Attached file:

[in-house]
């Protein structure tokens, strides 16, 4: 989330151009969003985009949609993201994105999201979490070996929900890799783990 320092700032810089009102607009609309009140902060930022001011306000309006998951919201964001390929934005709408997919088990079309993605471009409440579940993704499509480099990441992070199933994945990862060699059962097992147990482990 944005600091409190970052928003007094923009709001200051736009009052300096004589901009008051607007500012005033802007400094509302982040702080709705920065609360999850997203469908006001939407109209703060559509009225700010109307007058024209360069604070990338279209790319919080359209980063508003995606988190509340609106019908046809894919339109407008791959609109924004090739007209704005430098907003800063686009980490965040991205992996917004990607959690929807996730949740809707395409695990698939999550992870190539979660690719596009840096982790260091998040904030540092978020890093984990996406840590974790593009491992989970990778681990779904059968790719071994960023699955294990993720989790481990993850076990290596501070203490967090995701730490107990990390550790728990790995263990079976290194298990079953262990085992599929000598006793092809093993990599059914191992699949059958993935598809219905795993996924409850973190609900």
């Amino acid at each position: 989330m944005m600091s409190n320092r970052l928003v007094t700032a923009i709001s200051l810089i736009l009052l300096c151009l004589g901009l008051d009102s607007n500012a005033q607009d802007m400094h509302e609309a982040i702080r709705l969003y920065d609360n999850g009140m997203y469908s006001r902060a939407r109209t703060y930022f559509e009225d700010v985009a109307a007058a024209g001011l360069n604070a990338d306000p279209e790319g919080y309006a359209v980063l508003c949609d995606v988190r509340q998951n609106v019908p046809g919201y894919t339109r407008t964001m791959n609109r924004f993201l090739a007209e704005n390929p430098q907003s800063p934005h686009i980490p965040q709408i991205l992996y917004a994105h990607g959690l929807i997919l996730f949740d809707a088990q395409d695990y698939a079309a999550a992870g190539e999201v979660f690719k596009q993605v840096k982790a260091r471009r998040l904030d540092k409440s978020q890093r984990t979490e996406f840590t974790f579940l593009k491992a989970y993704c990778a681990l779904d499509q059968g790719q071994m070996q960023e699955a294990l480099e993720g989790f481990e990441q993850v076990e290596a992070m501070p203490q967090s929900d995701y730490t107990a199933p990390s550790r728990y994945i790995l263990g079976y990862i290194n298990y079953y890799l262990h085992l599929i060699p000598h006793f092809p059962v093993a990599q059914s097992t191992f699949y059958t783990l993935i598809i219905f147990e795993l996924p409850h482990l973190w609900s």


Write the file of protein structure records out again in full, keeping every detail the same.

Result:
[in-house]
């Protein structure tokens, strides 16, 4: 989330151009969003985009949609993201994105999201979490070996929900890799783990 320092700032810089009102607009609309009140902060930022001011306000309006998951919201964001390929934005709408997919088990079309993605471009409440579940993704499509480099990441992070199933994945990862060699059962097992147990482990 944005600091409190970052928003007094923009709001200051736009009052300096004589901009008051607007500012005033802007400094509302982040702080709705920065609360999850997203469908006001939407109209703060559509009225700010109307007058024209360069604070990338279209790319919080359209980063508003995606988190509340609106019908046809894919339109407008791959609109924004090739007209704005430098907003800063686009980490965040991205992996917004990607959690929807996730949740809707395409695990698939999550992870190539979660690719596009840096982790260091998040904030540092978020890093984990996406840590974790593009491992989970990778681990779904059968790719071994960023699955294990993720989790481990993850076990290596501070203490967090995701730490107990990390550790728990790995263990079976290194298990079953262990085992599929000598006793092809093993990599059914191992699949059958993935598809219905795993996924409850973190609900």
């Amino acid at each position: 989330m944005m600091s409190n320092r970052l928003v007094t700032a923009i709001s200051l810089i736009l009052l300096c151009l004589g901009l008051d009102s607007n500012a005033q607009d802007m400094h509302e609309a982040i702080r709705l969003y920065d609360n999850g009140m997203y469908s006001r902060a939407r109209t703060y930022f559509e009225d700010v985009a109307a007058a024209g001011l360069n604070a990338d306000p279209e790319g919080y309006a359209v980063l508003c949609d995606v988190r509340q998951n609106v019908p046809g919201y894919t339109r407008t964001m791959n609109r924004f993201l090739a007209e704005n390929p430098q907003s800063p934005h686009i980490p965040q709408i991205l992996y917004a994105h990607g959690l929807i997919l996730f949740d809707a088990q395409d695990y698939a079309a999550a992870g190539e999201v979660f690719k596009q993605v840096k982790a260091r471009r998040l904030d540092k409440s978020q890093r984990t979490e996406f840590t974790f579940l593009k491992a989970y993704c990778a681990l779904d499509q059968g790719q071994m070996q960023e699955a294990l480099e993720g989790f481990e990441q993850v076990e290596a992070m501070p203490q967090s929900d995701y730490t107990a199933p990390s550790r728990y994945i790995l263990g079976y990862i290194n298990y079953y890799l262990h085992l599929i060699p000598h006793f092809p059962v093993a990599q059914s097992t191992f699949y059958t783990l993935i598809i219905f147990e795993l996924p409850h482990l973190w609900s």